When national media outlets--from NPR to Fox News--reported that the Idaho State Liquor Division had divorced itself from Five Wives Vodka, most observers theorized that the title was offensive to Mormons. But the man who oversees Idaho's liquor laws said there was much more to the story than offending members of the Church of Jesus Christ of Latter-day Saints.
"For us to put a bottle on the shelf with five women hiking up their skirts with kittens over their genitals--we do have some shred of standards," said Jeff Anderson, ISLD administrator. "And at the end of the day, we can only carry so many things."
Anderson said it's not uncommon for his agency to deny products that are sold--even successfully--elsewhere. Products selected by the ISLD end up in more than 100 state liquor stores.
"The product is OK, it's average," said Anderson. "But at $21.95, we don't see it being successful in Idaho. The packaging was only the tie-breaker."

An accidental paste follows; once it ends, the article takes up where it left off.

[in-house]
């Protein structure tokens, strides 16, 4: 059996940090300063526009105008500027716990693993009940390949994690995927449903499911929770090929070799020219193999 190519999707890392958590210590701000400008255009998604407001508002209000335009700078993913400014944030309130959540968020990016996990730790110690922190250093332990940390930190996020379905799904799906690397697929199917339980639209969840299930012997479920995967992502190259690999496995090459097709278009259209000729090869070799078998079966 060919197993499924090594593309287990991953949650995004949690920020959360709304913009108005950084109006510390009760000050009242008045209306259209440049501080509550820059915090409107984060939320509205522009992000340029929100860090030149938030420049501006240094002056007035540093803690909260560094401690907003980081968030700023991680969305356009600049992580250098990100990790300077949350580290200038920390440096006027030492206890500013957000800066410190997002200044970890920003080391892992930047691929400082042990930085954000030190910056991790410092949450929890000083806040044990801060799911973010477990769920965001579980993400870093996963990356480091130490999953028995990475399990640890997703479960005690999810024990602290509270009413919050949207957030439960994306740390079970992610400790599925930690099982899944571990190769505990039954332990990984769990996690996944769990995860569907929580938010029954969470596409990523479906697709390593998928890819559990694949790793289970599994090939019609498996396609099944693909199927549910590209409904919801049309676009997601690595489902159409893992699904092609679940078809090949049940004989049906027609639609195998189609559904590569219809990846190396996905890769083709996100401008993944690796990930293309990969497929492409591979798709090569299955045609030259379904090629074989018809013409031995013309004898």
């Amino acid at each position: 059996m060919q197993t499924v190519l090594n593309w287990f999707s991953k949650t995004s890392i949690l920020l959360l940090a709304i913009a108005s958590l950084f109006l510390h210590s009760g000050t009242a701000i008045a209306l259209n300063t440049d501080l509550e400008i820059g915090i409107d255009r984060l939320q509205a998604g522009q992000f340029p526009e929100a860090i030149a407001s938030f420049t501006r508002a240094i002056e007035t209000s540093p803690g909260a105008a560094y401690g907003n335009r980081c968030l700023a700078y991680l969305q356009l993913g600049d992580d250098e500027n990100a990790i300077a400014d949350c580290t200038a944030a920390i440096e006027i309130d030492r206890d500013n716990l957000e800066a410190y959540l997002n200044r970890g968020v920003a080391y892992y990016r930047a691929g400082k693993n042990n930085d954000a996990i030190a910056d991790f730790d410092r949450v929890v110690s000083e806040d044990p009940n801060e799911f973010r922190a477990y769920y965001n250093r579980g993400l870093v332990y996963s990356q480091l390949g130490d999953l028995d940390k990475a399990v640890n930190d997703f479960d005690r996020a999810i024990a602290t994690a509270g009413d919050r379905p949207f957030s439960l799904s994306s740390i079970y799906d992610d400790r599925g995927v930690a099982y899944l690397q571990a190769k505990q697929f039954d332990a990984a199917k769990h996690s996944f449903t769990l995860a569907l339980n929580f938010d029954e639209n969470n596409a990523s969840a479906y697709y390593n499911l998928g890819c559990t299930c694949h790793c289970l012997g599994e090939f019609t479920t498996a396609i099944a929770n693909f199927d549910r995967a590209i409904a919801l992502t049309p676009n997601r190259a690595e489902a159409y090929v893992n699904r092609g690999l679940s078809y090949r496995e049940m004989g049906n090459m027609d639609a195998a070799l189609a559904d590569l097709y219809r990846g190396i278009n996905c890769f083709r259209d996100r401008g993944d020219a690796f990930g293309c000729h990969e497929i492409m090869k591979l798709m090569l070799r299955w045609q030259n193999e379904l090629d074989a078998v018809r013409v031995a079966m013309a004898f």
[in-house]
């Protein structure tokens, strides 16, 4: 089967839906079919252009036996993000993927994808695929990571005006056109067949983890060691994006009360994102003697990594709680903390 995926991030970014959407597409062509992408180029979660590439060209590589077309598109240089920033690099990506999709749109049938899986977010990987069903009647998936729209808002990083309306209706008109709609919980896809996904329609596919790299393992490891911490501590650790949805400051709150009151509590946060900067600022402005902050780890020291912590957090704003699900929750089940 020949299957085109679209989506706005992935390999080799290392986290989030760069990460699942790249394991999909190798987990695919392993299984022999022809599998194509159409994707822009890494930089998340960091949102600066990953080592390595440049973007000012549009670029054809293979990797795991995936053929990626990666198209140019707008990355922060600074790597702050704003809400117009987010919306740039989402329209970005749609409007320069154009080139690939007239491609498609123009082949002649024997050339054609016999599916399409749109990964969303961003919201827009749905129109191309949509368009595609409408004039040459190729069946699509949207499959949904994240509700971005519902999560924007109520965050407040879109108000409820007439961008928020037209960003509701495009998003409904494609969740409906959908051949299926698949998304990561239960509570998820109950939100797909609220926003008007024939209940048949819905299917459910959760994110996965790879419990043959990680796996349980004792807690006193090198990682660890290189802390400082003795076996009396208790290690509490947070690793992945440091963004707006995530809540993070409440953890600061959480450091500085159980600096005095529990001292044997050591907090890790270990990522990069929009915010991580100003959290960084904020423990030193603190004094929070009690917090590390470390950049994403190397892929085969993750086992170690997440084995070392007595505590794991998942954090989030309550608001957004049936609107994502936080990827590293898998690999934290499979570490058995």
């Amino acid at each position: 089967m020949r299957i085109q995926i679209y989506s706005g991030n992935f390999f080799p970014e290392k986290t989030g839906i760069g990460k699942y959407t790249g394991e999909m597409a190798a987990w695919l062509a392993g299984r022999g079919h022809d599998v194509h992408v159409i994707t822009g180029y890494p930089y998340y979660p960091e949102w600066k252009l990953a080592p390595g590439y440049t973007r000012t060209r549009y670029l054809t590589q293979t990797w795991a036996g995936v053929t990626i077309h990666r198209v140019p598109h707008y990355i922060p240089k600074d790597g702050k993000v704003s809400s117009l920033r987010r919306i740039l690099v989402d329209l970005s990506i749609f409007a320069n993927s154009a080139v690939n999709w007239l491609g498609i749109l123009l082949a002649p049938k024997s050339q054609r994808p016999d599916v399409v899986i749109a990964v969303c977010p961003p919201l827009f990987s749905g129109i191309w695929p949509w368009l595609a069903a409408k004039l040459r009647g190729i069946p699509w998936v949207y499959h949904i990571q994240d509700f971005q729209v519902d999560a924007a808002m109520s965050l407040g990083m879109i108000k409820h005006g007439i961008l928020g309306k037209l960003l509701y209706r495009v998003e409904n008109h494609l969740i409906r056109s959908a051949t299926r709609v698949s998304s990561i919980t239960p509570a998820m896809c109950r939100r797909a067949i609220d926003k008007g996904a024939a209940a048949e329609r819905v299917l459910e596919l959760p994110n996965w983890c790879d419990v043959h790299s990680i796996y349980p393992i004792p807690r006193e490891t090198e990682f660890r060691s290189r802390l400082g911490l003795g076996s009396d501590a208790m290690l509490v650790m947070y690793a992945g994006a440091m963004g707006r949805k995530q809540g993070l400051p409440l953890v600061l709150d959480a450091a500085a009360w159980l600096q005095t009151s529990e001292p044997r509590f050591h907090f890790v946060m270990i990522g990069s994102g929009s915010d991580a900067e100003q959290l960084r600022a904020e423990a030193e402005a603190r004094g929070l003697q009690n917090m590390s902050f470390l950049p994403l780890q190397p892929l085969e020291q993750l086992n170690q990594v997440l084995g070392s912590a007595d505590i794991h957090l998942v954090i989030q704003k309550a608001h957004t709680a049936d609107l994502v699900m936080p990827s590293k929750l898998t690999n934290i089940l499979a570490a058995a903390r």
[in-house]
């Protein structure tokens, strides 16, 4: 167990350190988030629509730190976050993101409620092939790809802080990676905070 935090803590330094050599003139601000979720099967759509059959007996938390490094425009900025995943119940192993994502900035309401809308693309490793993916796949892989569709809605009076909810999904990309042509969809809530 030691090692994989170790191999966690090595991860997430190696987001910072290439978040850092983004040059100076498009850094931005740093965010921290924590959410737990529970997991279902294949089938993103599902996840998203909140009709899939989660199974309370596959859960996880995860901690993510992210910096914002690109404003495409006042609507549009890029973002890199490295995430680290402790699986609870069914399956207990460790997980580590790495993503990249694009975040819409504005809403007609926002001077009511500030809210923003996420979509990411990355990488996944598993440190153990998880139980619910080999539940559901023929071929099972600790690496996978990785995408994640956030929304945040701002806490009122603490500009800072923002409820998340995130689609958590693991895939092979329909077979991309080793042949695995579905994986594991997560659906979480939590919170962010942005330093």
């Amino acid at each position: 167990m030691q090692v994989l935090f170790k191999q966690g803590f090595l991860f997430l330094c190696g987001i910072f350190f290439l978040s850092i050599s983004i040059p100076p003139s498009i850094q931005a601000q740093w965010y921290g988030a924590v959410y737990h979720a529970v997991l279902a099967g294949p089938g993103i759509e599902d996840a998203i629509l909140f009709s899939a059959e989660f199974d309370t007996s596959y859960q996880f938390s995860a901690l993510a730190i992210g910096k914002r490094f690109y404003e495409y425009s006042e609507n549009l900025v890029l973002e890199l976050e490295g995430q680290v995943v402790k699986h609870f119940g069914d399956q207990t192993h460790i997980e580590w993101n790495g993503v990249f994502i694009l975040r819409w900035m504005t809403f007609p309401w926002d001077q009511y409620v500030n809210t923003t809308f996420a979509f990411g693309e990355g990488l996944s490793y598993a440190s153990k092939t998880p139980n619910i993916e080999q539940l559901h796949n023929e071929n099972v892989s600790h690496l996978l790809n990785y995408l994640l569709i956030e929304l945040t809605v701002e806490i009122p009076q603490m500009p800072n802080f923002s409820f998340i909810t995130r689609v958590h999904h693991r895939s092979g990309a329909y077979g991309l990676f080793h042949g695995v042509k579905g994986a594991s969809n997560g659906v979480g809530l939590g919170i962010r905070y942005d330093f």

Anderson said the Five Wives brand, compared to an Idaho average of $7.95 for a bottle of vodka, helped lead him to his ultimate decision.
"Of the 2,400 [items] we carry, 10 percent of those represent 80 percent of sales," said Anderson. "In a market that has thousands of potential brands and sizes, nobody carries everything. In the last year, we had about 500 presented to us. We listed about 150."
Meanwhile, Anderson is paying closer attention to liquor in Washington, which privatized its spirit sales on June 1.
Anderson is skeptical of the new Washington model, pointing to some hefty taxes and fees when consumers face the cash register. According to the Seattle Post Intelligencer, the tariffs include a 10 percent distributor fee and a 17 percent retail fee.
"They're not going to transition into the privatization model without price fluctuation," he said.